10 Years Ago
Week of March 28, 2013
Poison Center Urges
‘Use It or Lose It’
Teens are curious. Teens try new trends. Teens accept dares from friends. Having certain products around the home could spark a teen’s curiosity and result in a poisoning. The best way to avoid these events is to limit the number of potential poisons in the home. If a product is not being used regularly, don’t keep it around to be discovered, “use it or lose it.”
Unfortunately, prescription pain and sleep/anxiety medications can be misused or abused by teens. The West Virginia Poison Center encourages parents to discard their prescription pain or sleep/anxiety medications once they are no longer being used. If these types of medications are stored because they are required for future use, lock them up and be aware of how many tablets remain in the bottle.
Teens do not always understand that the use of someone else’s prescription medications is not only dangerous but illegal. They may not consider themselves as “abusing” drugs if it is “just their parent’s pain medicine” or “just their parent’s sleeping medicine.” A teen who is upset about something at school or at home may see no harm in taking one or two. In addition, a teen may see no harm in providing a few tablets to a classmate who asks them to let them have some, especially if a friendship with that person is something they desire.
20 Years Ago
Week of March 27, 2003
Fisherman to Benefit From Innovative
By Kevin Yokum
Are you tired of hassling to get a decent fishing spot along your favorite trout stream? Ever had people crowd in on your fishing space? If you really want to escape the pressures of springtime crowds, there is a destination you need to try.
There are good and bad points of stocking trout, but West Virginia’s trout stocking program has become so successful that without it many areas of the state would simply be without trout. Each year, the West Virginia Division of Natural Resources stocks between 700,000-800,000 pounds of catchable size trout all across the state.
The majority of the state’s trout are stocked by hatchery trucks. The downside of West Virginia’s successful stocking program has been the presence of “truck followers.” Truck followers, people who follow the stock trucks from the hatchery to spots where stocking occurs, displease a lot of the state’s true anglers who complain that truck followers catch newly stocked trout as soon as the fish are put into the water.
In an effort to offer a more remote type of fishing experience and to stock areas that would otherwise be unreachable, the West Virginia DNR has looked to innovative ways to stock trout. Although the overwhelming majority of trout are stocked in the traditional truck-stocking manner, a few West Virginia rivers are now stocked by railcar. Rail stockings provide the opportunity to stop frequently along the stream, which allows stocking personnel to spread trout along many miles of river.
Most people have probably never seen or even heard of a railcar. A railcar is a motorized vehicle or cart, which has special railroad wheels instead of, or in addition to, rubber automobile tires. Railcars can reach speeds of 40 to 50 mph on the rails, but when loaded or pulling stock tanks, the railcars seldom travel over 20 mph.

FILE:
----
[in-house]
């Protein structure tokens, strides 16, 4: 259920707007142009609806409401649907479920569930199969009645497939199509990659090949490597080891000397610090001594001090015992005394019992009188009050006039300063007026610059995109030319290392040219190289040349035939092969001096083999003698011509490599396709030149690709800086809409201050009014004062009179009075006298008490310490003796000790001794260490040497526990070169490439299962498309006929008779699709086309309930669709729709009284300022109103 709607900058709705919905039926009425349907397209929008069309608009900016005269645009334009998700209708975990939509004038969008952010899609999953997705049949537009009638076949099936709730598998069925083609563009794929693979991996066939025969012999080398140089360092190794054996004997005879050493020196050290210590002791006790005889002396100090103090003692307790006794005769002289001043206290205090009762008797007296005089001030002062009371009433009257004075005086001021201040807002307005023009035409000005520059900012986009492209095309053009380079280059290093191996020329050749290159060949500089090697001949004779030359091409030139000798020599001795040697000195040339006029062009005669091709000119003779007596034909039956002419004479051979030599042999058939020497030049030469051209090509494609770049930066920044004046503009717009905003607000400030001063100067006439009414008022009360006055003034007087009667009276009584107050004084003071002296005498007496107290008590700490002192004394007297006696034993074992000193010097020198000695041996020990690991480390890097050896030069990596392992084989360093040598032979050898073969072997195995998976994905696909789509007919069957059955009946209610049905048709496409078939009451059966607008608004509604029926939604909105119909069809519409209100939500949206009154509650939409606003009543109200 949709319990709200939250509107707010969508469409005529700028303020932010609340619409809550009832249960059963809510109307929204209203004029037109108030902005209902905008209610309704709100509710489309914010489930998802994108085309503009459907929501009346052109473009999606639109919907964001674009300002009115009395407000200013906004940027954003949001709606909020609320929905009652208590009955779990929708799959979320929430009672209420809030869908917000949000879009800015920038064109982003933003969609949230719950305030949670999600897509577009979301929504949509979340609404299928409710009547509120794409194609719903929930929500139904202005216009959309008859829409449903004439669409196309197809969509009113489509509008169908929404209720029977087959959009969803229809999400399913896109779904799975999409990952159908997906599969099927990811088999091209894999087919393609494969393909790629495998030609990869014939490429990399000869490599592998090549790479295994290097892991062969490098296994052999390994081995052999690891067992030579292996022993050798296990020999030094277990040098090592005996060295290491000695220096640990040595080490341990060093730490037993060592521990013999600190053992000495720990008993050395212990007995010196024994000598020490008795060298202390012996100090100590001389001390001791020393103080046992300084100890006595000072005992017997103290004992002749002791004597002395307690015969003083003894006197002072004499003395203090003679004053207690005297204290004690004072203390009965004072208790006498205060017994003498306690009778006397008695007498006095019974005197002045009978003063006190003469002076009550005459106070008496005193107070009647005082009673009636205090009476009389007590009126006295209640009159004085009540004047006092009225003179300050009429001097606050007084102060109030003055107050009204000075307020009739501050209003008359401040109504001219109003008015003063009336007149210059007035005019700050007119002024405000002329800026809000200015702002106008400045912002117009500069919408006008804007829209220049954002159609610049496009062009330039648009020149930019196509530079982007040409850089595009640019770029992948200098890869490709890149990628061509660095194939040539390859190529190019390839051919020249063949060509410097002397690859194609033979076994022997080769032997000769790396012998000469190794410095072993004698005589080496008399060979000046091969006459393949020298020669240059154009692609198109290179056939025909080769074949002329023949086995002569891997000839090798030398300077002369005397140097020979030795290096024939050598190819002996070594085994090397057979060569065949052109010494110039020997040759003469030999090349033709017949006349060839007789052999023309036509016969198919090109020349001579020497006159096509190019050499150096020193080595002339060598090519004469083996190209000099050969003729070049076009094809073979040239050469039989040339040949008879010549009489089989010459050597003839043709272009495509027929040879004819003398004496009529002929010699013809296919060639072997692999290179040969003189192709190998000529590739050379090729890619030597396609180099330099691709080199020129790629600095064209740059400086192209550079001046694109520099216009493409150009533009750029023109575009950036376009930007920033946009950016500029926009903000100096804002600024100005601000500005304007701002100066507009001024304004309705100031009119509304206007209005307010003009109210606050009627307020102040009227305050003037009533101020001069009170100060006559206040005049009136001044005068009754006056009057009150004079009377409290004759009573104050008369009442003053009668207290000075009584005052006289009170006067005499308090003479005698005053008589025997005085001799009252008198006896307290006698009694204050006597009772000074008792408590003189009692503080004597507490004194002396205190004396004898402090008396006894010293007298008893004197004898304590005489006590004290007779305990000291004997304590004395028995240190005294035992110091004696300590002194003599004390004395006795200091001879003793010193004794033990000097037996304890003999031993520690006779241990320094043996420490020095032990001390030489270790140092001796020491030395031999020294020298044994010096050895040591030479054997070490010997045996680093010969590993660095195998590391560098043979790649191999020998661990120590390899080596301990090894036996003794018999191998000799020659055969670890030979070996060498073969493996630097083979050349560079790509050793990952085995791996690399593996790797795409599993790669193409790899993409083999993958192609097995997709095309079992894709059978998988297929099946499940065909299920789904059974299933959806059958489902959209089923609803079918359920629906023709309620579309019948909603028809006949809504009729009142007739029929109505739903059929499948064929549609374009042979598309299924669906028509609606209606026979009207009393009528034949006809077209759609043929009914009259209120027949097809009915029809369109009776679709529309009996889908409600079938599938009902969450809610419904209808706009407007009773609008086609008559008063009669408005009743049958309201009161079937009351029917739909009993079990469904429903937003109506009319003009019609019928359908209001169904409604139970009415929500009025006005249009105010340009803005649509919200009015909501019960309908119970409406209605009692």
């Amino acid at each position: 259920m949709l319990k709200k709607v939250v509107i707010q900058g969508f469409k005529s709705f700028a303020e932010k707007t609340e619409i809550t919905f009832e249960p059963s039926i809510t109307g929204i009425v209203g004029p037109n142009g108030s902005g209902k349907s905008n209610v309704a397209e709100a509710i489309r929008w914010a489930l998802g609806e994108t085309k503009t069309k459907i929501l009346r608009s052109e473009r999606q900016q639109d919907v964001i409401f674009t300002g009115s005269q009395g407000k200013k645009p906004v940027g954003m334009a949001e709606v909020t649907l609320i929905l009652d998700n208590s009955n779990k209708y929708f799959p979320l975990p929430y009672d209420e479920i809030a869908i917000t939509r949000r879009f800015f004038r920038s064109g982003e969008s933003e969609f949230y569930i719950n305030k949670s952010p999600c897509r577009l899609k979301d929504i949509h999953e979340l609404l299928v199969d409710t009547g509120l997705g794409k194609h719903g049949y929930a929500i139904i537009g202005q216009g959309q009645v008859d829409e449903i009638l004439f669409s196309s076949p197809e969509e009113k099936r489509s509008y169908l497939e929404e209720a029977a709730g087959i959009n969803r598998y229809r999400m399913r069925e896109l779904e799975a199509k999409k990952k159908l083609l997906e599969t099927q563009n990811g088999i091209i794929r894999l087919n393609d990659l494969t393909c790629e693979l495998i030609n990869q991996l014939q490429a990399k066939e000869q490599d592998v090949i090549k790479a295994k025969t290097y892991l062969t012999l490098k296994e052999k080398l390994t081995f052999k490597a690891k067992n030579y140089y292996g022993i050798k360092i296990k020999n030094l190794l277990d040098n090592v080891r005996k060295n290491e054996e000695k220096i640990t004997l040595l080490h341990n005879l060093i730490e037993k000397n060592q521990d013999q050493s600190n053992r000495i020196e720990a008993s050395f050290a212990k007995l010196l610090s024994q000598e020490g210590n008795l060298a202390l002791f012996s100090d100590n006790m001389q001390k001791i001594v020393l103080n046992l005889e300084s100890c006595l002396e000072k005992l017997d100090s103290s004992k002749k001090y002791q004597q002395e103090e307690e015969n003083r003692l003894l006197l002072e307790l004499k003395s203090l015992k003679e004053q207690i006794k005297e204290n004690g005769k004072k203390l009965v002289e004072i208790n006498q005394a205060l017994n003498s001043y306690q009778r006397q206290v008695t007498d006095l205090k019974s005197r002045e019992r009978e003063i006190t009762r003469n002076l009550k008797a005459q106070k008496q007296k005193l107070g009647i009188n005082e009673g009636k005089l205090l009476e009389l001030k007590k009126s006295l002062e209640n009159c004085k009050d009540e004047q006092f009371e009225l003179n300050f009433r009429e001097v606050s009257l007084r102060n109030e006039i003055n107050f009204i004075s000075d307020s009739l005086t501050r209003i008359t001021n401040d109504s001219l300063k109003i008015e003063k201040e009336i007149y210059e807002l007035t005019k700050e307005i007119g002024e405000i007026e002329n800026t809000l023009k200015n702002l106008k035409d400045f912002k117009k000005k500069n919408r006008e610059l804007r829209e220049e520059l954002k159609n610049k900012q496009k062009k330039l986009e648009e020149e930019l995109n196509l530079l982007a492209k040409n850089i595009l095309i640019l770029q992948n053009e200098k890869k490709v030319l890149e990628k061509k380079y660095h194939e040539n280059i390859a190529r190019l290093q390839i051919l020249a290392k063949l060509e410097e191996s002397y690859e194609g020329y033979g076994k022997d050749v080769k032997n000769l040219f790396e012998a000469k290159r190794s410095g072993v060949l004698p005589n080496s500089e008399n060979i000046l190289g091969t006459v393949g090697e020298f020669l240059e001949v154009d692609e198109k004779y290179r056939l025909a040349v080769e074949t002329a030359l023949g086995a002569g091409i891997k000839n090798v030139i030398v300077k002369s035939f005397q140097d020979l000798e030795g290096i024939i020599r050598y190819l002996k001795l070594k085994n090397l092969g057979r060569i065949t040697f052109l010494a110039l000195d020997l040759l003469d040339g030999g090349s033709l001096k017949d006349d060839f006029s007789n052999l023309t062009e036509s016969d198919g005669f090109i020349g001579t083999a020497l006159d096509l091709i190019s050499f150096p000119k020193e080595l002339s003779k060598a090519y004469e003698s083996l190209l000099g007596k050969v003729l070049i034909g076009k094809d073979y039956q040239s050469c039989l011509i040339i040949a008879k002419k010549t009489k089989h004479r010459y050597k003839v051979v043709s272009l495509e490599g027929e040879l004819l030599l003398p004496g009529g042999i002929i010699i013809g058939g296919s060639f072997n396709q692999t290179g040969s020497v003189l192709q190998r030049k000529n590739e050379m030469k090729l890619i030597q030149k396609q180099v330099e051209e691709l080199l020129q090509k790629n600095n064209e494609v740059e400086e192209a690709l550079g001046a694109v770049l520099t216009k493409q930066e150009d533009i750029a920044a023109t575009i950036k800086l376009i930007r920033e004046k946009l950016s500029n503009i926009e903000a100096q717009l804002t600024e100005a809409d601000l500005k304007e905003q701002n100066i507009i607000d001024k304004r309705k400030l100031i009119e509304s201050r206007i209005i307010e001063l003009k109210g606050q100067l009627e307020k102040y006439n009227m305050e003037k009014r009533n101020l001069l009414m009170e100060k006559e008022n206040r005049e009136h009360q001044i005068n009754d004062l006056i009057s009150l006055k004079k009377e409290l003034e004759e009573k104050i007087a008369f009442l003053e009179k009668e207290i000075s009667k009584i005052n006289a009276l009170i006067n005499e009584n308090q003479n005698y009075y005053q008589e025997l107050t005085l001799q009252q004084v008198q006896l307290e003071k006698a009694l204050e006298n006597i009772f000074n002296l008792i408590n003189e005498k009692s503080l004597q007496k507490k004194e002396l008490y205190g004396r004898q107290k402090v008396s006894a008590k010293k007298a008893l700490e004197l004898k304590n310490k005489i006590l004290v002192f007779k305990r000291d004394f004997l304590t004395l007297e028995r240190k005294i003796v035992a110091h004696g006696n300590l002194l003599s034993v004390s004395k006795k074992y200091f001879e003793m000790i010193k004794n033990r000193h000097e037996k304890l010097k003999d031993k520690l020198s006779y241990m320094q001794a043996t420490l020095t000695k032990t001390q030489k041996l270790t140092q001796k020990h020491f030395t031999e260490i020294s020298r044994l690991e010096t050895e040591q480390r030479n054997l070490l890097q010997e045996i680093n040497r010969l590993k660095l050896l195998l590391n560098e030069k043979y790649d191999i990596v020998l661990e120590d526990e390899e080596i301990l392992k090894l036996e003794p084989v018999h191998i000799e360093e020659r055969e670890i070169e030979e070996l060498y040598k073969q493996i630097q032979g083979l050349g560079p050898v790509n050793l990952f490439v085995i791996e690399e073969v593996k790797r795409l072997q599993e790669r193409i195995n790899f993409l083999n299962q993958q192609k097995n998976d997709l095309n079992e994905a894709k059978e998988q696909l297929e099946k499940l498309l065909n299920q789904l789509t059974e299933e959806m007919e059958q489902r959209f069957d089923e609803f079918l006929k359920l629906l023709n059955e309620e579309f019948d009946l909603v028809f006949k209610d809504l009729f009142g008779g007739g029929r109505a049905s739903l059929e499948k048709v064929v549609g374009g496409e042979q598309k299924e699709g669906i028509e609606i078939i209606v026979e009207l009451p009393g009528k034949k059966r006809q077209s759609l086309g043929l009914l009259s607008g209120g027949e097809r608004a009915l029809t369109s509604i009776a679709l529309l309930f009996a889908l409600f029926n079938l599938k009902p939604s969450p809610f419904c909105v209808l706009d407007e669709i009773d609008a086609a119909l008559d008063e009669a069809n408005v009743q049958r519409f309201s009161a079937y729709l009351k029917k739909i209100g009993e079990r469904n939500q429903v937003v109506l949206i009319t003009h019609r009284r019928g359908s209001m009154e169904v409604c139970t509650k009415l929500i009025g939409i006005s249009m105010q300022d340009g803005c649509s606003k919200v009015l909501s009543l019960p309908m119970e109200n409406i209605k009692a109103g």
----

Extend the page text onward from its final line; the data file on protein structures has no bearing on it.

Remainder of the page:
Stocking by rail has become extemely popular in West Virginia, and each year it seems that more anglers desire remote fishing opportunities where they can fish in serenity. Many anglers are more than willing to hike into remote areas where fishing pressure is almost nonexistent. Additionally, these areas usually contain a lot of holdover trout (stocked trout that have survived from previous years). Limited access to these remote areas provides minimal fishing pressure, so the chance to catch a “holdover” trophy trout is greater along the rail-stocked waters than in regularly stocked areas.
No water has benefited from rail stockings more than the Shavers Fork River. The Shavers Fork River is stocked by railroad from the old logging town of Spruce to Bowden. Nearly 3,000 pounds of rainbows and browns are unloaded by rail on this 43-mile section of the river. Although rail stockings take place during the spring, trout fishing can be good year round on the Shavers Fork.
A 5.5 mile section of the Shavers Fork from the mouth of Whitmeadow Run to the mouth of McGee Run is designated as a year round catch and release area. The special regulation area gets significant fishing pressure, but maintains exceptional trout fishing despite the pressure.
The Shavers Fork can be accessed on the upper end along U.S. Route 250, via several county roads. Anglers traveling to Bowden can access the Shavers Fork where U.S. Route 33 crosses the river at the beginning of the four-lane highway between Bowden and Elkins.
For a new perspective on spring trout fishing, try a remote rail stocked section of the Shavers Fork.
30 Years Ago
Week of March 25, 1993
Is Program to Reduce Drinking at Proms
In an effort to help save teenage lives and to reduce injuries caused by drunk-driving, Nationwide Insurance, one of the leading insurance companies in the United States, decided to organize a program that would help. State law enforcement, educational organizations, government officials, local television and radio stations, along with thousands of Nationwide employee and agent volunteers work in cooperation with the program to help high school students stay alive.
Fort Seybert Bridge Is Monument to Men Who Believed in Honest Work
By Eston Teter
On August 26, 1924, the Pendleton County Court advertised in “The Pendleton Times,” and perhaps other papers, for bids on the construction of two bridges in the county. One of these bridges was the overhead steel girder bridge at Riverton, crossing the North Fork River on the Seneca Caverns road. This bridge has since been replaced. The other bridge was a 250-foot bridge of the same type crossing the South Fork at Fort Seybert. This bridge is still in use.
The construction of the bridge of Fort Seybert was the most exciting event that had taken place there since the Shawnee Indian raid and massacre of 1758. I was a very young lad living there with my parents in sight of this project. Naturally, I was very excited about it and the following are some events and personalities which I thought might be of interest.